Home gardeners, especially in Perth, Bunbury, and Geraldton, are urged to be vigilant for the pest citrus gall wasp and act now to protect their own trees and those of their neighbours’.
Citrus gall wasp is a destructive pest, which in severe cases can leave mature trees unproductive and deform or kill newly planted trees.
Department of Primary Industries and Regional Development (DPIRD) research scientist Rachelle Johnstone said the pest was well established in the Perth metropolitan area and more recently had been found in Bunbury and Geraldton.
“Management of this pest is vital, not only to protect trees in our own gardens, but to protect our commercial citrus orchards, which supply fresh, delicious fruit for us to eat,” Ms Johnstone said.
Home gardeners should look for distinctive woody bulges, or galls, on the shoots and branches of citrus trees, which can measure up to 250 millimetres long and 25 mm thick. Galls can be difficult to find in newly infested trees as they can be quite small.
The wasps lay eggs in new growth from September to December, and galls become visible from February.
“It is best to remove galls by pruning the branches before 30 June and dispose of cuttings in green waste, verge collection or general rubbish,” Ms Johnstone said.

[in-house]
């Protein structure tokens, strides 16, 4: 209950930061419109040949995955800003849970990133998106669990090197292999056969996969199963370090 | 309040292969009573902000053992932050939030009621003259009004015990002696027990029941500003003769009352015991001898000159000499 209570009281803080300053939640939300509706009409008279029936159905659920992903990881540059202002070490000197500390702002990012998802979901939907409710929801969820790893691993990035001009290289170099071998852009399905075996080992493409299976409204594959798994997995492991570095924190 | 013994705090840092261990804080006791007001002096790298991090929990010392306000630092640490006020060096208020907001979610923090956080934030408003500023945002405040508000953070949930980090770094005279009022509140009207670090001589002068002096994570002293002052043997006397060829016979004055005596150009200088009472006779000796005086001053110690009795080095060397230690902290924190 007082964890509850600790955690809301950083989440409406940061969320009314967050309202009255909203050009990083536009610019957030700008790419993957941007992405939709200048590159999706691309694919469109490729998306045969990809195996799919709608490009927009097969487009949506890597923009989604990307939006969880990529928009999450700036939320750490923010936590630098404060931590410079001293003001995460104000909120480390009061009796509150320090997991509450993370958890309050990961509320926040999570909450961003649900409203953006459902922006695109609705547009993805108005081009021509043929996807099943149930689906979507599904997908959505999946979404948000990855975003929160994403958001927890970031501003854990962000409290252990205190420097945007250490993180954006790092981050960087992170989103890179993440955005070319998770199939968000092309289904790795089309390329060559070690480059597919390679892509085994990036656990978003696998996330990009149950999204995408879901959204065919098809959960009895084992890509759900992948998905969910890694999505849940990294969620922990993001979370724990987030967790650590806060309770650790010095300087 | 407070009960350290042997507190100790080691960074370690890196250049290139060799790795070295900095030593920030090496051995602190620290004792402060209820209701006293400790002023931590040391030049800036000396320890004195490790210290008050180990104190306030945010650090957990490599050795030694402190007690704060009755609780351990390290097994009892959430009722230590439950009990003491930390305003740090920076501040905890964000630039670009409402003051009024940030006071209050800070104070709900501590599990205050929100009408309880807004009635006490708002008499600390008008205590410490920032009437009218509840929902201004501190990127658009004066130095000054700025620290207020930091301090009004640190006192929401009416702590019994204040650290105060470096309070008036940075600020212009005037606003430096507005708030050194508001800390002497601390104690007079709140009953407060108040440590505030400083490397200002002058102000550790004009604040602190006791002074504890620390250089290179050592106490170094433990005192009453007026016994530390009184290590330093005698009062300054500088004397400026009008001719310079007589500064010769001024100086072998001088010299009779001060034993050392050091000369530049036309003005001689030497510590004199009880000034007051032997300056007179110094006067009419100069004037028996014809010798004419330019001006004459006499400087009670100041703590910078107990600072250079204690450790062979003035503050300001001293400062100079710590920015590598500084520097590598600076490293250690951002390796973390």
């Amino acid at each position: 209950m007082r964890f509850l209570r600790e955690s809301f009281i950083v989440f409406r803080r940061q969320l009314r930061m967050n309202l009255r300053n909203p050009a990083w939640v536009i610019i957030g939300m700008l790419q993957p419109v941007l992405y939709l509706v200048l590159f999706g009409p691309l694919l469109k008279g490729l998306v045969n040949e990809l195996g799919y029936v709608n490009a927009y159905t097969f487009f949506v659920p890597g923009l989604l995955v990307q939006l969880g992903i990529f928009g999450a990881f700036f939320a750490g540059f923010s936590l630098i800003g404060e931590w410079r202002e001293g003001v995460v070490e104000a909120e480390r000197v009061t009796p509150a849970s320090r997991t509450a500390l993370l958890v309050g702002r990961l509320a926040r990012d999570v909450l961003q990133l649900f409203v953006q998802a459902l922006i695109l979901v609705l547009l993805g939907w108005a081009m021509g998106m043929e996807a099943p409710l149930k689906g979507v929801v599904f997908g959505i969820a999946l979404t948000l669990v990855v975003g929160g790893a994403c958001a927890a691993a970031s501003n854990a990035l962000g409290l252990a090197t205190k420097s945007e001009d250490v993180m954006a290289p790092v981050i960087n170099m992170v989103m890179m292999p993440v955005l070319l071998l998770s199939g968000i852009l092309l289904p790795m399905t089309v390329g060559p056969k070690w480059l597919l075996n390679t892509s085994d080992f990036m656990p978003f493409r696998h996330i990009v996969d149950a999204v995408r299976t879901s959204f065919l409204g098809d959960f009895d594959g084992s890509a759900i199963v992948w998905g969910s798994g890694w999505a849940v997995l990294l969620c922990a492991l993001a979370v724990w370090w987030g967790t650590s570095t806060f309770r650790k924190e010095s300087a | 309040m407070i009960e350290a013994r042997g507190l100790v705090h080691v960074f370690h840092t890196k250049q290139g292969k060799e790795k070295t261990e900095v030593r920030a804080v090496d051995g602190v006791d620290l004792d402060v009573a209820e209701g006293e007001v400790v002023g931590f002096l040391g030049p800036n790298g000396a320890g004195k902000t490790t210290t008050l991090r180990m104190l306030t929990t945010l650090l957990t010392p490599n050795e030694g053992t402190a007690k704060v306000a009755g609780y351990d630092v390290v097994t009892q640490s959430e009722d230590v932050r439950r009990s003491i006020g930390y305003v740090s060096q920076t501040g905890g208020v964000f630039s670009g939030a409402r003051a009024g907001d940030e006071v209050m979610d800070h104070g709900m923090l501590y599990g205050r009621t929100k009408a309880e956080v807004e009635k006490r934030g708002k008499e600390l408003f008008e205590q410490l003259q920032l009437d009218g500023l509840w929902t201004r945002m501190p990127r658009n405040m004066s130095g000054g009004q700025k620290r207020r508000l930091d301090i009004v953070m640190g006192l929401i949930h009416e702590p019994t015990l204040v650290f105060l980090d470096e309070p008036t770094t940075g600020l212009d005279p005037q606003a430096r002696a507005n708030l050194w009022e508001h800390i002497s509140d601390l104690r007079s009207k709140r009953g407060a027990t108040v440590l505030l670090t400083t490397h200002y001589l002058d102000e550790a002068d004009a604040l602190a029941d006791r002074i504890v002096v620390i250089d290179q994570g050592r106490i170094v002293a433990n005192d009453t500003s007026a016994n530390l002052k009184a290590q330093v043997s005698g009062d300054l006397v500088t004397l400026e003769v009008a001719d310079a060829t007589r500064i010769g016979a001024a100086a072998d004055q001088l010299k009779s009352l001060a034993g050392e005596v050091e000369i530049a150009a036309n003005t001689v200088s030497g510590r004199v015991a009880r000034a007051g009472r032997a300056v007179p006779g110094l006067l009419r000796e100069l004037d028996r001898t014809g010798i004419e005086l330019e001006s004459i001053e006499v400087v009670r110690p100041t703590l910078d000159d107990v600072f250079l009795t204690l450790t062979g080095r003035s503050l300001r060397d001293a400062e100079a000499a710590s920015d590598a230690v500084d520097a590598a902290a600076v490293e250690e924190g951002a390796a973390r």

“Galls removed after 30 June need to be treated before disposal to ensure larvae do not survive.
“Galls can be treated by shredding or mulching, or ‘solarised’ by placing them in a well-sealed plastic bag and left in the sun for at least four weeks. For bulk cuttings, galls can be securely covered with a tarp.”
DPIRD and industry group WA Citrus are also reminding gardeners in citrus production areas to inspect their trees and implement control measures to reduce the threat to their tree’s health and to the WA citrus industry.
This includes residents living in the Moora/Dandaragan districts, south to Manjimup, and in northern areas such as Carnarvon and Kununurra.
Harvey citrus grower Richard Eckersley said if citrus gall wasp became an established pest in commercial orchards, it would be an additional cost to growers.
“Growers are already stretched with increased fuel and fertiliser costs and adding another pest to manage will further increase the cost of production,” Mr Eckersley said.
Information on citrus gall wasp control is available here.
To report the presence of citrus gall wasp, send a photo and your suburb using the department’s MyPestGuideTM Reporter app or contact the Pest and Disease Information Service on 9368 3080, firstname.lastname@example.org
Jodie Thomson/Megan Broad, media liaison (08) 9368 3937